How to do Cow’s Head Pose:
The focus pose this month is cow’s head pose (gomukhasana). This pose involves a tight crossing of your legs. This can present challenges for those with tightness around their hips and also for those with larger thighs. Do your best and follow the options for modification where necessary.
The lower body:
- Kneel on your mat facing the front edge.
- Draw your knees together, then cross your right leg over the top of your left leg.
- Shift the weight of your hips back towards the floor and sit your hips to the mat between your heels with your right foot outside your left hip and vice versa.
- Point your feet straight back alongside you.
- Variation 1. Not everyone can get their hips to the floor with their legs crossed in this fashion. You may need to sit on a block (or two). If that is what you need, that is what you should do. Blocks are there to help give you access to poses.
- Once your hips are at the floor or a block, use your right hand at your left knee and your left hand at your right knee to draw your legs into a more tightly crossed position.
- Then press your hands downward on your right knee to help compress the bind of your legs.
- Variation 2. If you have not been able to get your legs crossed or cannot get s
eated with your legs crossed, start in a seated position, on the floor or on a block, extend your left leg forward and simply fold your right leg as tightly over your left leg as you can. Draw your right foot back to the outside of your left hip as best you can.
The upper body:
- At this point you may sit upright with your hands resting lightly on your thighs or in your lap or alongside you at the floor. Alternatively, you may fold your torso forward and reach your hands out in front of you to the mat.
- The full pose involves an arm bind. With your torso upright, raise your left arm high alongside your left ear, then bend it at the elbow and take your left hand down behind your head.
- Reach your right arm down alongside you then bend your right elbow and draw your right hand behind you as far up your back as you can.
- Bind your left and right hands together.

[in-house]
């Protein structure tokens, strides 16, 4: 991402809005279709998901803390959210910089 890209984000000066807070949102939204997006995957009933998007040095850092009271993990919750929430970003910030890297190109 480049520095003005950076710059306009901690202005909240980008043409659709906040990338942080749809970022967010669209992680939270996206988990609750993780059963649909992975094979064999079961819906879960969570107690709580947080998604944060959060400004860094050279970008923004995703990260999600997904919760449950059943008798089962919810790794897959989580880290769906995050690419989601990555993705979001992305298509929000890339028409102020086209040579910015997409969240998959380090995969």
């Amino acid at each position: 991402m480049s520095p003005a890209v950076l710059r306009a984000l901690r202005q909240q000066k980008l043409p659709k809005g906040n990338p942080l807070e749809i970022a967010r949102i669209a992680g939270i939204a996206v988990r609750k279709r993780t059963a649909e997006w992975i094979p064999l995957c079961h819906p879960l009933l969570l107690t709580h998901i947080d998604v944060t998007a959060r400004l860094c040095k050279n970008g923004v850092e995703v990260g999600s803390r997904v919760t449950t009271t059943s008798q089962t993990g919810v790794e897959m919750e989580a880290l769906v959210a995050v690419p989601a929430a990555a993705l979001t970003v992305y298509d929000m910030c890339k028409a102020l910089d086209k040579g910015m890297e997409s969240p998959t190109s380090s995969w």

- Variation 3. If you cannot bring your two hands to meet directly, use a strap to span the gap and allow you to make a connection between your hands.
- With your right leg crossed over the top of your left leg, have your left arm high behind your head and your right arm low up behind your back.
- Notice the position of your left arm and your head with the bind in place. If your left elbow tends to sit to the left side of your head rather than directly behind your head, you should work, gradually and over time, to bring your left arm more directly behind your head.
- If your left elbow tends to drop forward, alongside your head, towards the front of your mat, work to point your left elbow straight up to the ceiling.
- If the pressure of your left arm behind your head causes your head to be pushed forward and your chin to drop downwards towards your chest, lift your chin up away from your chest and press the back of your head towards the back of the room. Bring your head into a neutral position.
- Breathe steadily, smoothly and deeply through your nose and hold this pose for up to five minutes.
The transition from one side to the other:
- The transition to the other side of the pose can consist of you simply releasing the bind of your arms, uncrossing your legs and beginning again with the opposite leg on top.
- Alternatively, unbind your arms and set your hands to the floor to help support you. Still with your legs crossed, lift your hips from the floor (or block) and stand up. Keep your feet on the spots where they are but rotate yourself around to the left in a full 360° circle. Pivot and turn on the balls of your feet as you rotate. You will find yourself facing the front of your mat but with your left leg crossed in front of your right leg. With the support of your hands, slowly sit back down to the floor or the block for the second side of the pose.
The benefits of cow’s head pose:
Gomukhasana constitutes a powerful stretch for your outer gluteal muscles and your piriformis. It also offers a tremendous stretch for the latissimus dorsi on the side of your raised arm as well as the triceps and some of the shoulder girdle muscles. The muscles of your chest are stretched and your rhomboids, binding the inner edges of your shoulder blades to your spine, are strengthened. The actions of your arms strengthen your rotator cuff muscles and enhance your ability to bend your elbows, rotate your forearms and grip with your fingers.
There is so much going on it is important not to over-dramatise the pose. Notice what you are feeling without struggling or tensing against the pose. This, like every other yoga pose, is an opportunity for you to relax with what is. If this pose shows up big in your body, it is exactly what you need. Remember, in order to heal, you need to feel.